Sanford Urges Delay in Implementation of DHEC's Beachfront Lines
CHARLESTON, SC - Yesterday, Representative Mark Sanford sent a letter to the South Carolina Department of Health and Environmental Control (DHEC), asking Environmental Affairs Director Myra Reece to delay the implementation of the department’s newly proposed beachfront jurisdictional lines:
He released the following statement:
“Many homeowners across the Lowcountry are still reeling from the effects of Hurricane Irma and still dealing with the aftermath of Hurricane Matthew. To now burden them with what amounts to a shortened comment period seems unfair and ill-timed.
“For regulations to be fair and meaningful, they must judiciously balance public and private interests. I don’t believe that the current roll-out of beachfront jurisdictional lines passes this test. In that regard, I join with many of my constituents in asking for a one-year delay in the implementation of these proposed lines.”
Full text of the letter below:
October 23, 2017
The Honorable Myra Reece
Director of Environmental Affairs
S.C. Dept of Health & Environmental Control
2600 Bull Street
Columbia, South Carolina 29201
Dear Director Reece,
I write to join with many of my constituents in asking for a one-year delay in the implementation of your department’s beachfront jurisdictional lines.
For regulations to be fair and meaningful, I believe that they must judiciously balance public and private interests. Where those two interests are competing, they must be laid out in transparent form and allow people time to make modifications in their lives and properties. I don’t believe that the current roll out of jurisdictional lines passes this test and therefore I believe it in the best interest of both the state and individuals along the coast to allow more time in moving forward.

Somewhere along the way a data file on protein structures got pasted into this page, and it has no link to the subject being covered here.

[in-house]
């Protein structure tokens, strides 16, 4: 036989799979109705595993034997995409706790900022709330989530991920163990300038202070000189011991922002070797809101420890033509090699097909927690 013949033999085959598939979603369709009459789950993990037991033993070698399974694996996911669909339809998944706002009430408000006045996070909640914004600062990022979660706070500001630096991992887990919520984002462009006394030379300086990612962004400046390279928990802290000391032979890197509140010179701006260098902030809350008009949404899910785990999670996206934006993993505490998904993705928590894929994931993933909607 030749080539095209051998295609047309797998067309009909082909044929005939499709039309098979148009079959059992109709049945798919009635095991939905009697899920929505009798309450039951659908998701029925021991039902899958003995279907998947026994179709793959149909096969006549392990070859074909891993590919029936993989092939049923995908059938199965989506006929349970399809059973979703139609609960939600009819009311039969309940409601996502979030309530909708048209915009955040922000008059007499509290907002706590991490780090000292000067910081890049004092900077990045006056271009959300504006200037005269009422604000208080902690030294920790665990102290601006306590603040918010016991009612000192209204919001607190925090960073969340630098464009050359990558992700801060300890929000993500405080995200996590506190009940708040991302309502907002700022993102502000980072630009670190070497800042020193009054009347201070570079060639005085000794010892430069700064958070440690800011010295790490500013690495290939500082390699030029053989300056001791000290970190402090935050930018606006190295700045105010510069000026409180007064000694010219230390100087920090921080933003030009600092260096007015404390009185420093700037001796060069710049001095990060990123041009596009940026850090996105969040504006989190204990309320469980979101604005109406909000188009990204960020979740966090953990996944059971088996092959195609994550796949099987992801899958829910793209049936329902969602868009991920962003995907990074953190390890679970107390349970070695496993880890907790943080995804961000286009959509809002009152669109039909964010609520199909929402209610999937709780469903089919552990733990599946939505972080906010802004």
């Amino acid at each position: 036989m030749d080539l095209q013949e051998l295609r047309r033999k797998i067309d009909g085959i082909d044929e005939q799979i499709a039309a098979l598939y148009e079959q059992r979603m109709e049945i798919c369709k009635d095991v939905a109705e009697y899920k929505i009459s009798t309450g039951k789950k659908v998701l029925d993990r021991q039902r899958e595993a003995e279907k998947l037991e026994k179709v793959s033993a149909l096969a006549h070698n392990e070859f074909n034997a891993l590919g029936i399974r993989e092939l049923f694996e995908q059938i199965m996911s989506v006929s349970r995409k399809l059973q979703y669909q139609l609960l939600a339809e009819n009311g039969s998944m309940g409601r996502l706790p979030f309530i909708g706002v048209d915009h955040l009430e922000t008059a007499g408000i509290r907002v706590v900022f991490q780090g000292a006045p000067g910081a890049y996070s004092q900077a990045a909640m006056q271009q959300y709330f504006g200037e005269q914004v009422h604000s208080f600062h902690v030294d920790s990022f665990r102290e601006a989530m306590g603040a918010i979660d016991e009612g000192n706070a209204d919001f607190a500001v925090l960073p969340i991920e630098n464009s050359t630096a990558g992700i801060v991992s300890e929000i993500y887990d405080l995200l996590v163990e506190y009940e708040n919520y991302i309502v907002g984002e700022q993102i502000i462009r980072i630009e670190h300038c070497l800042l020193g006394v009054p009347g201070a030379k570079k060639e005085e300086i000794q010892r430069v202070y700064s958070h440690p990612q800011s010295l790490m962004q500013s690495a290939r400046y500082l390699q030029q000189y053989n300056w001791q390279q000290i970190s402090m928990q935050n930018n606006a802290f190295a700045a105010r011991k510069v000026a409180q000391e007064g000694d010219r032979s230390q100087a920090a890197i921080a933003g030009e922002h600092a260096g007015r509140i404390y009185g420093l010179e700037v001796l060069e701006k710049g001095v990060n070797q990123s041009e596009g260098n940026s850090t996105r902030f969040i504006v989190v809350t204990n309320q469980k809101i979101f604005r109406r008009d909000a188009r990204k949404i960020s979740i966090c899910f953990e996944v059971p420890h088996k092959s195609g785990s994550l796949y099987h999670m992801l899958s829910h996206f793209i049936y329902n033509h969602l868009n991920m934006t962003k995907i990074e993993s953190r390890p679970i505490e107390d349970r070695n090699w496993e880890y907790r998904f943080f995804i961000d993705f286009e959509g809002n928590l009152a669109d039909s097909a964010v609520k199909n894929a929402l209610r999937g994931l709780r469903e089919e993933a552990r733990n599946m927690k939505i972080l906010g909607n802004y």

In fact, many homeowners on Edisto Beach and other barrier islands were informed of the proposed changes well after the 30-day public comment period commenced on October 6th. Additionally, the public hearings hosted by DHEC this week come just two weeks before the public comment period closes on November 6th. This is particularly grating for many individuals on the coast who have had to deal with trees down, sand moved and houses flooded in the wake of this fall’s storm. It’s not fair to ask people to focus on a comment period when they’re in fact forced to focus on the basics of life and all that comes in the aftermath of coastal hurricanes and flooding.
On this point, the deadlines for beachfront jurisdictional lines were passed (S.C. Senate Bill 139) and signed into law in the summer of 2016, just months before our region was hit by the first of two hurricanes in two years. As stated, property owners across the Lowcountry are still recovering from Hurricane Matthew in 2016 and Hurricane Irma in 2017. For all these reasons and more, it seems more than reasonable to delay the implementation of these jurisdictional lines by a year. I respectfully ask your department look very strongly at doing so. Thank you for your consideration.